Figure 4.
 
Protein abundances assessed by targeted MS. (A) Heat map of proteins relative to preoperative samples at POD3 (prior to intervention), as well as 24 hours after control injection and 24 hours after tPA administration (POD4). Proteins related to the coagulation pathway and complement cascade generally increased in abundance. Following BSS (control) injection and tPA administration, proteins remained elevated despite improvements in clinical images. The z-score for each protein for each condition was calculated by taking the protein abundance in one condition minus the mean of that one protein among all conditions and dividing that value by the standard deviation of that one protein among all conditions. The specific abundance values of the fibrinogen proteins are bolded and provided in (B). Significant differences were observed comparing preoperative levels (Pre) to levels 3 days after surgery (POD3) (average ± SD; *P < 0.05, **P < 0.01, ***P < 0.001), but no differences were observed 24 hours after tPA treatment compared with the control groups (POD4). A carrot (^) denotes complement component 4 binding protein alpha.
Additional proteins assessed by targeted MS require further investigation to decipher their exact role in the postoperative response to lensectomy with IOL (Supplementary Fig. S3). Afamin, carboxylic-ester hydrolase, extracellular matrix protein 1, lumican, and serum paraoxanase were proteins detected in previous analyses that did not significantly change in abundance following lensectomy with IOL insertion at POD3.14 Although serum paraoxanase decreased slightly compared to preoperative levels, these proteins remained relatively consistent in their abundance before and after surgery, thus rendering them potential control proteins to assess the quality of a MS sample.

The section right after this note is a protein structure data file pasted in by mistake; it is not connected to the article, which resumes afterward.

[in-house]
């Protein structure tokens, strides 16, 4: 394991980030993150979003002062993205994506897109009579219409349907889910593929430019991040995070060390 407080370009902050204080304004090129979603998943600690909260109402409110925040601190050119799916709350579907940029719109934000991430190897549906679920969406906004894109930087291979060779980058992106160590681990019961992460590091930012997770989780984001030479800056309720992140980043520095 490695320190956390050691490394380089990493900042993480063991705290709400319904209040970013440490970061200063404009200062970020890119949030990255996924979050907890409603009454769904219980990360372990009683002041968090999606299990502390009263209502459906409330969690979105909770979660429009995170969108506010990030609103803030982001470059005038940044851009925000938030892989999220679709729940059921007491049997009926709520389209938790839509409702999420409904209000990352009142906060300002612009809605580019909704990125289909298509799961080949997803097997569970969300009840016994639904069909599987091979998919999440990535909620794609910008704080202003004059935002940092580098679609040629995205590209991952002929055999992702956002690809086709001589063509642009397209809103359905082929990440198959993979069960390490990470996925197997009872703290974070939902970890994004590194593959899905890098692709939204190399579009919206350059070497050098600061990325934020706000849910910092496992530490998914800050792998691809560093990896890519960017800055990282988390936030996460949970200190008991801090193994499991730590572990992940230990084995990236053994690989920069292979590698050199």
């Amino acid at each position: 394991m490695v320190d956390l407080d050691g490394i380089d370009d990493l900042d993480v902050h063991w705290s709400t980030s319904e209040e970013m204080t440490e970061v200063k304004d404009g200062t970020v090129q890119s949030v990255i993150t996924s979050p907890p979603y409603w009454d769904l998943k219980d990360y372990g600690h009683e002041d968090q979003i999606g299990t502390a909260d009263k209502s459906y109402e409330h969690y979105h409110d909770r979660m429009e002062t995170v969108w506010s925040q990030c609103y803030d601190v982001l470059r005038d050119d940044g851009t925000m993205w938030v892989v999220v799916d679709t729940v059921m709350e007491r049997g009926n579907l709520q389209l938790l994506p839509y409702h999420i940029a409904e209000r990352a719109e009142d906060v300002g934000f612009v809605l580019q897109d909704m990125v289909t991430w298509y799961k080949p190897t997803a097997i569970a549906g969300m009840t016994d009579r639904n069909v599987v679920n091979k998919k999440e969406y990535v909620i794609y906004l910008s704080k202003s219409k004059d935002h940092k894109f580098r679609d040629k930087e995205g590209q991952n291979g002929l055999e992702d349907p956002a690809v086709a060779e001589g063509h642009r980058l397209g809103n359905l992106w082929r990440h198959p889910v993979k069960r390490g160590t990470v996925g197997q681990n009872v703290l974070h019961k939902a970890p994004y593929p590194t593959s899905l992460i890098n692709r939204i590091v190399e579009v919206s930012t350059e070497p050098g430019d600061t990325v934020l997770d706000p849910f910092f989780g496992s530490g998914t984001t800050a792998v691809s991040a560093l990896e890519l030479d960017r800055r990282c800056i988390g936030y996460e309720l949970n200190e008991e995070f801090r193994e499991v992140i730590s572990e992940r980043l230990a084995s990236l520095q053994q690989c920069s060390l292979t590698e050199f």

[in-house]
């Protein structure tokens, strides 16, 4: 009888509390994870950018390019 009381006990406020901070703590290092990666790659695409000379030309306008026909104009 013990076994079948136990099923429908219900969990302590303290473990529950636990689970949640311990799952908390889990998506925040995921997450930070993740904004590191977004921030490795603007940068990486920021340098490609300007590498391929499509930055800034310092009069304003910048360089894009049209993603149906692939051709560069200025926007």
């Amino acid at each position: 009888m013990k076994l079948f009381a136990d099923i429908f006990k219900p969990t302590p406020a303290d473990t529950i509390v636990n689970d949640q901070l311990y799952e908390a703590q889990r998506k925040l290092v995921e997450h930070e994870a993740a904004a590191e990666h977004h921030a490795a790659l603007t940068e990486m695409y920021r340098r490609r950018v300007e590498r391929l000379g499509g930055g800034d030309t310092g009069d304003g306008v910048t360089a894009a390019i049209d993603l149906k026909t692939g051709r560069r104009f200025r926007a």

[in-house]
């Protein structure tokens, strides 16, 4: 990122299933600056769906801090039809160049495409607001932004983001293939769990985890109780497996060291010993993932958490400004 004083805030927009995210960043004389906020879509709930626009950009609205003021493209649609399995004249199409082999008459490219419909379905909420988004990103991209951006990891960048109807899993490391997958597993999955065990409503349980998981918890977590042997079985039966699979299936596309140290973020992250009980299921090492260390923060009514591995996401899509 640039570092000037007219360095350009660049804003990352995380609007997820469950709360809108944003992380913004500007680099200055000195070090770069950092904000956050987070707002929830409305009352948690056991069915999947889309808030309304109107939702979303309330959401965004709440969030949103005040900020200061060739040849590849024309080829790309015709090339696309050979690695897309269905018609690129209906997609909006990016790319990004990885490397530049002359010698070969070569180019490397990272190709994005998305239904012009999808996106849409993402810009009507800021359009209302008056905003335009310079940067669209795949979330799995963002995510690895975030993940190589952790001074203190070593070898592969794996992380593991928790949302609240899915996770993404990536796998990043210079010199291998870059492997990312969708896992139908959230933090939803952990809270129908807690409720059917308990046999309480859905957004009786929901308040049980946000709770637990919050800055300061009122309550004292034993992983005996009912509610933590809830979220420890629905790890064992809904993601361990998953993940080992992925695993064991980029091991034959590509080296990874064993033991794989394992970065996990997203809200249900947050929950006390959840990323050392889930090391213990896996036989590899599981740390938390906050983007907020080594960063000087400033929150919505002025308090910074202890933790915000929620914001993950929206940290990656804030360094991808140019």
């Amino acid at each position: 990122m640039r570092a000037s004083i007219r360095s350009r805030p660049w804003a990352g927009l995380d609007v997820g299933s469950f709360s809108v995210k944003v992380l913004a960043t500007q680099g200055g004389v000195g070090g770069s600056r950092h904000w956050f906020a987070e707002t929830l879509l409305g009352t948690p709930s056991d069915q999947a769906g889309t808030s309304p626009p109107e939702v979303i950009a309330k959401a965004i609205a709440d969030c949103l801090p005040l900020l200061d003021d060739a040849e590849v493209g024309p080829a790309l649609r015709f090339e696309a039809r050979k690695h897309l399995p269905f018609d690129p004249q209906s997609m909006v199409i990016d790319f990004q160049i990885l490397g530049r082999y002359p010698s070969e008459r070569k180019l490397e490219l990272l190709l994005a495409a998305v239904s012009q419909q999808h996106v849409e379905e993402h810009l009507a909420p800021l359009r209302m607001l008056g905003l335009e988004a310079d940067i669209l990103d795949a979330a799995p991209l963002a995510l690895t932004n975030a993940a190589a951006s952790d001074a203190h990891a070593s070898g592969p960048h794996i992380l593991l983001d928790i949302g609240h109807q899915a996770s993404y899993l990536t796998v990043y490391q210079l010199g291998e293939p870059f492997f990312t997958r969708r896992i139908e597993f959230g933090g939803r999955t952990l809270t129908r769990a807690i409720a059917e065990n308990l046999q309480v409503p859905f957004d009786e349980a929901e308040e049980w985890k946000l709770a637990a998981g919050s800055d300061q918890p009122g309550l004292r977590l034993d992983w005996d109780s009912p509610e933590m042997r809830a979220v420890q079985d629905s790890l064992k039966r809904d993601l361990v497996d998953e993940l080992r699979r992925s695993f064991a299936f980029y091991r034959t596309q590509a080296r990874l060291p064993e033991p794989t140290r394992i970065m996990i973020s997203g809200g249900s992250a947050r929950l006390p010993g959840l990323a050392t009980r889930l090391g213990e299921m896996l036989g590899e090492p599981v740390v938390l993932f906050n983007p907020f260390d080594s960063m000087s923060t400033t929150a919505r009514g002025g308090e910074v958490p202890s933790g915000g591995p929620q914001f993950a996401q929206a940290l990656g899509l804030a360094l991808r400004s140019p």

Discussion
Postoperative management of pediatric cataracts presents difficult options for ophthalmologists as they consider the lifelong implications of vision for the child. Restoring a clear visual axis as soon as possible can improve visual outcomes and decrease deprivational amblyopia. In addition, patients with uveitis that are in need of cataract surgery also have increased likelihood of postoperative complications, including fibrin scarring and increased inflammation.7 In order to reduce the fibrin scar, we investigated the use of tPA in a juvenile rabbit model, where the inflammatory response and fibrin formation are typically more severe than those observed in a child. Previous literature has reported the use of tPA in three patients with uveitis and posterior synechiae on maximum antiinflammatory therapy.24 This work provides additional data that tPA is an effective treatment for ocular fibrin scarring, leading to improved clinical outcomes, while also establishing quantitative proteomic data for fibrotic and inflammatory proteins that may contribute to postoperative complications. 
In order to quantify the volume of fibrin reduction with administration of 25 µg of tPA, we used 9.4-Tesla MRI to measure the amount of fibrin in the anterior chamber. This imaging technique provides an additional resource to fully approximate the fibrin volume to supplement the slit-lamp imaging. By fixing the entire eye, the globe remains intact, keeping the fibrin secure inside of the anterior segment. Although fibrin can be detected in rabbit eyes using paraffin embedding,15 the process of dehydration and sectioning makes this method challenging for quantifying the total volume of fibrin inside of the eye, which led us to pursue MRI. Although the masked observers measurements varied slightly in identifying the approximate regions of fibrin (Fig. 3A), there were no significant differences among the measurements. The efficacy of administering 25 µg of tPA into the anterior chamber can be observed in Figure 3B. MRI provides an excellent platform for quantitative measurement of the postoperative fibrin scar and may be useful in future dose–response studies to define the minimum amount of drug for maximum fibrin-reducing effect.